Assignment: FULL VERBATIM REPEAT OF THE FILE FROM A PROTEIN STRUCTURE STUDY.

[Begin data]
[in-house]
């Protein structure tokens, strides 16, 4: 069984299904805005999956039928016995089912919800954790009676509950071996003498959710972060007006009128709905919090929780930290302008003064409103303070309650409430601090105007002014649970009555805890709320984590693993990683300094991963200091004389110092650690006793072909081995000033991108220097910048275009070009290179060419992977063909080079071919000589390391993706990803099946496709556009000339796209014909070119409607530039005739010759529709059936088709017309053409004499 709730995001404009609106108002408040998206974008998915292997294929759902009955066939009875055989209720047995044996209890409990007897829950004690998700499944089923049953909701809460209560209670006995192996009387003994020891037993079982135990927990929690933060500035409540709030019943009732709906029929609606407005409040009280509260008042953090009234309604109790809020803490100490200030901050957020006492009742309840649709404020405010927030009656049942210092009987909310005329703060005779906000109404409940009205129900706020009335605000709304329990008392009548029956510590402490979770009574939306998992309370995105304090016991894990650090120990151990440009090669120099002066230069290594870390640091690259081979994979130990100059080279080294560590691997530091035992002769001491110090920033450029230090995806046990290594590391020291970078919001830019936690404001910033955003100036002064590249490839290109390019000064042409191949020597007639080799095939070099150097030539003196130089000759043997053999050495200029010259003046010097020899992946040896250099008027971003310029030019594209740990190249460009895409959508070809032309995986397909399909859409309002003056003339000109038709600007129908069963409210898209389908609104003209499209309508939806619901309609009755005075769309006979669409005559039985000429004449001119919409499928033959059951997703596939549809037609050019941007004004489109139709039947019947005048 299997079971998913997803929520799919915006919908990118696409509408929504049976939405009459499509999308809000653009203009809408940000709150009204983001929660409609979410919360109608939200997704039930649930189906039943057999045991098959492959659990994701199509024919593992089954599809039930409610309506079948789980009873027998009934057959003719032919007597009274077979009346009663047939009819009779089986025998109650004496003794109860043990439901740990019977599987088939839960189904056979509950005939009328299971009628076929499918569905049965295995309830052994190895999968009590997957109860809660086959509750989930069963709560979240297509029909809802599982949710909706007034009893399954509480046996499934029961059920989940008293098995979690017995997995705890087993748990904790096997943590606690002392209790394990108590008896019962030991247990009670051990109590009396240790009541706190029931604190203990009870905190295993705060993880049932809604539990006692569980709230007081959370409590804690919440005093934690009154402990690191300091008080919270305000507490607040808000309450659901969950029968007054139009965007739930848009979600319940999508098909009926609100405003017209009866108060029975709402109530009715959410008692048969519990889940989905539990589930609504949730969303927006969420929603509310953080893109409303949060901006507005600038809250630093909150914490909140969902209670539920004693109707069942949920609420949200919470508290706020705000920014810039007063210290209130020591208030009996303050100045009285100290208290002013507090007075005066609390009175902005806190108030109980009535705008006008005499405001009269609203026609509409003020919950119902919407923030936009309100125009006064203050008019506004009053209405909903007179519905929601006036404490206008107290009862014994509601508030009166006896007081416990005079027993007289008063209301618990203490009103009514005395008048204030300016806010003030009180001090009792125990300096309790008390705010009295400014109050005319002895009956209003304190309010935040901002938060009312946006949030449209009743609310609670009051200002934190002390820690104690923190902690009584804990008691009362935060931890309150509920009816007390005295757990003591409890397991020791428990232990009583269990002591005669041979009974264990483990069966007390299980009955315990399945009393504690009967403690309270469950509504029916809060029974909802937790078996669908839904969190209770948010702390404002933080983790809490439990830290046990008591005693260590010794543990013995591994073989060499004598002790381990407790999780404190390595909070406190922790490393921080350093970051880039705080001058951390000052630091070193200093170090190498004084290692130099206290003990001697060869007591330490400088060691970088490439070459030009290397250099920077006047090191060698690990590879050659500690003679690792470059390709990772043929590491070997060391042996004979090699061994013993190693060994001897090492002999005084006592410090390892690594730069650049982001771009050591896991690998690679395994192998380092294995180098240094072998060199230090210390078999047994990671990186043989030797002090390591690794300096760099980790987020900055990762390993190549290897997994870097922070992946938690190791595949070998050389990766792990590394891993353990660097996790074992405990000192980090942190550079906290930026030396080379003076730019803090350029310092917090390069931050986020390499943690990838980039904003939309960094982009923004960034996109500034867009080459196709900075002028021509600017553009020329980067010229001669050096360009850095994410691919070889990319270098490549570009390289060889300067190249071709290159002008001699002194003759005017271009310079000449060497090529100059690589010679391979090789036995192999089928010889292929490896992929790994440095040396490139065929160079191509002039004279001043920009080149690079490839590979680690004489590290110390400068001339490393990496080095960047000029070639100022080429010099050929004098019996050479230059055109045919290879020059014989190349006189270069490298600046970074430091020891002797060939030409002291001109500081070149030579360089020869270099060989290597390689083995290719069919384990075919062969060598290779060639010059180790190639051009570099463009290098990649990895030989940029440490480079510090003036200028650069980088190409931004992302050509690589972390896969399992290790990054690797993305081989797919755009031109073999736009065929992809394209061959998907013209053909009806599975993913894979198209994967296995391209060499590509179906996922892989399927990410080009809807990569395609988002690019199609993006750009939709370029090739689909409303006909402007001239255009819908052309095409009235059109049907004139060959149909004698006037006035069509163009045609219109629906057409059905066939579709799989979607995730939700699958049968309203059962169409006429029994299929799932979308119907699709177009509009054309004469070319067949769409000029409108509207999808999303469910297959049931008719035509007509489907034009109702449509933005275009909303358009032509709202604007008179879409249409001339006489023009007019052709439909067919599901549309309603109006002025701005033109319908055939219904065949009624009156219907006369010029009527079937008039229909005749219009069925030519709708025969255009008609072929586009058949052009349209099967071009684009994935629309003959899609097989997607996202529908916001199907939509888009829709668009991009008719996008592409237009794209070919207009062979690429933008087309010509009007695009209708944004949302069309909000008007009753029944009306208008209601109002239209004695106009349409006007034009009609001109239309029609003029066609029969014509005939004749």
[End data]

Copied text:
[in-house]
């Protein structure tokens, strides 16, 4: 069984299904805005999956039928016995089912919800954790009676509950071996003498959710972060007006009128709905919090929780930290302008003064409103303070309650409430601090105007002014649970009555805890709320984590693993990683300094991963200091004389110092650690006793072909081995000033991108220097910048275009070009290179060419992977063909080079071919000589390391993706990803099946496709556009000339796209014909070119409607530039005739010759529709059936088709017309053409004499 709730995001404009609106108002408040998206974008998915292997294929759902009955066939009875055989209720047995044996209890409990007897829950004690998700499944089923049953909701809460209560209670006995192996009387003994020891037993079982135990927990929690933060500035409540709030019943009732709906029929609606407005409040009280509260008042953090009234309604109790809020803490100490200030901050957020006492009742309840649709404020405010927030009656049942210092009987909310005329703060005779906000109404409940009205129900706020009335605000709304329990008392009548029956510590402490979770009574939306998992309370995105304090016991894990650090120990151990440009090669120099002066230069290594870390640091690259081979994979130990100059080279080294560590691997530091035992002769001491110090920033450029230090995806046990290594590391020291970078919001830019936690404001910033955003100036002064590249490839290109390019000064042409191949020597007639080799095939070099150097030539003196130089000759043997053999050495200029010259003046010097020899992946040896250099008027971003310029030019594209740990190249460009895409959508070809032309995986397909399909859409309002003056003339000109038709600007129908069963409210898209389908609104003209499209309508939806619901309609009755005075769309006979669409005559039985000429004449001119919409499928033959059951997703596939549809037609050019941007004004489109139709039947019947005048 299997079971998913997803929520799919915006919908990118696409509408929504049976939405009459499509999308809000653009203009809408940000709150009204983001929660409609979410919360109608939200997704039930649930189906039943057999045991098959492959659990994701199509024919593992089954599809039930409610309506079948789980009873027998009934057959003719032919007597009274077979009346009663047939009819009779089986025998109650004496003794109860043990439901740990019977599987088939839960189904056979509950005939009328299971009628076929499918569905049965295995309830052994190895999968009590997957109860809660086959509750989930069963709560979240297509029909809802599982949710909706007034009893399954509480046996499934029961059920989940008293098995979690017995997995705890087993748990904790096997943590606690002392209790394990108590008896019962030991247990009670051990109590009396240790009541706190029931604190203990009870905190295993705060993880049932809604539990006692569980709230007081959370409590804690919440005093934690009154402990690191300091008080919270305000507490607040808000309450659901969950029968007054139009965007739930848009979600319940999508098909009926609100405003017209009866108060029975709402109530009715959410008692048969519990889940989905539990589930609504949730969303927006969420929603509310953080893109409303949060901006507005600038809250630093909150914490909140969902209670539920004693109707069942949920609420949200919470508290706020705000920014810039007063210290209130020591208030009996303050100045009285100290208290002013507090007075005066609390009175902005806190108030109980009535705008006008005499405001009269609203026609509409003020919950119902919407923030936009309100125009006064203050008019506004009053209405909903007179519905929601006036404490206008107290009862014994509601508030009166006896007081416990005079027993007289008063209301618990203490009103009514005395008048204030300016806010003030009180001090009792125990300096309790008390705010009295400014109050005319002895009956209003304190309010935040901002938060009312946006949030449209009743609310609670009051200002934190002390820690104690923190902690009584804990008691009362935060931890309150509920009816007390005295757990003591409890397991020791428990232990009583269990002591005669041979009974264990483990069966007390299980009955315990399945009393504690009967403690309270469950509504029916809060029974909802937790078996669908839904969190209770948010702390404002933080983790809490439990830290046990008591005693260590010794543990013995591994073989060499004598002790381990407790999780404190390595909070406190922790490393921080350093970051880039705080001058951390000052630091070193200093170090190498004084290692130099206290003990001697060869007591330490400088060691970088490439070459030009290397250099920077006047090191060698690990590879050659500690003679690792470059390709990772043929590491070997060391042996004979090699061994013993190693060994001897090492002999005084006592410090390892690594730069650049982001771009050591896991690998690679395994192998380092294995180098240094072998060199230090210390078999047994990671990186043989030797002090390591690794300096760099980790987020900055990762390993190549290897997994870097922070992946938690190791595949070998050389990766792990590394891993353990660097996790074992405990000192980090942190550079906290930026030396080379003076730019803090350029310092917090390069931050986020390499943690990838980039904003939309960094982009923004960034996109500034867009080459196709900075002028021509600017553009020329980067010229001669050096360009850095994410691919070889990319270098490549570009390289060889300067190249071709290159002008001699002194003759005017271009310079000449060497090529100059690589010679391979090789036995192999089928010889292929490896992929790994440095040396490139065929160079191509002039004279001043920009080149690079490839590979680690004489590290110390400068001339490393990496080095960047000029070639100022080429010099050929004098019996050479230059055109045919290879020059014989190349006189270069490298600046970074430091020891002797060939030409002291001109500081070149030579360089020869270099060989290597390689083995290719069919384990075919062969060598290779060639010059180790190639051009570099463009290098990649990895030989940029440490480079510090003036200028650069980088190409931004992302050509690589972390896969399992290790990054690797993305081989797919755009031109073999736009065929992809394209061959998907013209053909009806599975993913894979198209994967296995391209060499590509179906996922892989399927990410080009809807990569395609988002690019199609993006750009939709370029090739689909409303006909402007001239255009819908052309095409009235059109049907004139060959149909004698006037006035069509163009045609219109629906057409059905066939579709799989979607995730939700699958049968309203059962169409006429029994299929799932979308119907699709177009509009054309004469070319067949769409000029409108509207999808999303469910297959049931008719035509007509489907034009109702449509933005275009909303358009032509709202604007008179879409249409001339006489023009007019052709439909067919599901549309309603109006002025701005033109319908055939219904065949009624009156219907006369010029009527079937008039229909005749219009069925030519709708025969255009008609072929586009058949052009349209099967071009684009994935629309003959899609097989997607996202529908916001199907939509888009829709668009991009008719996008592409237009794209070919207009062979690429933008087309010509009007695009209708944004949302069309909000008007009753029944009306208008209601109002239209004695106009349409006007034009009609001109239309029609003029066609029969014509005939004749």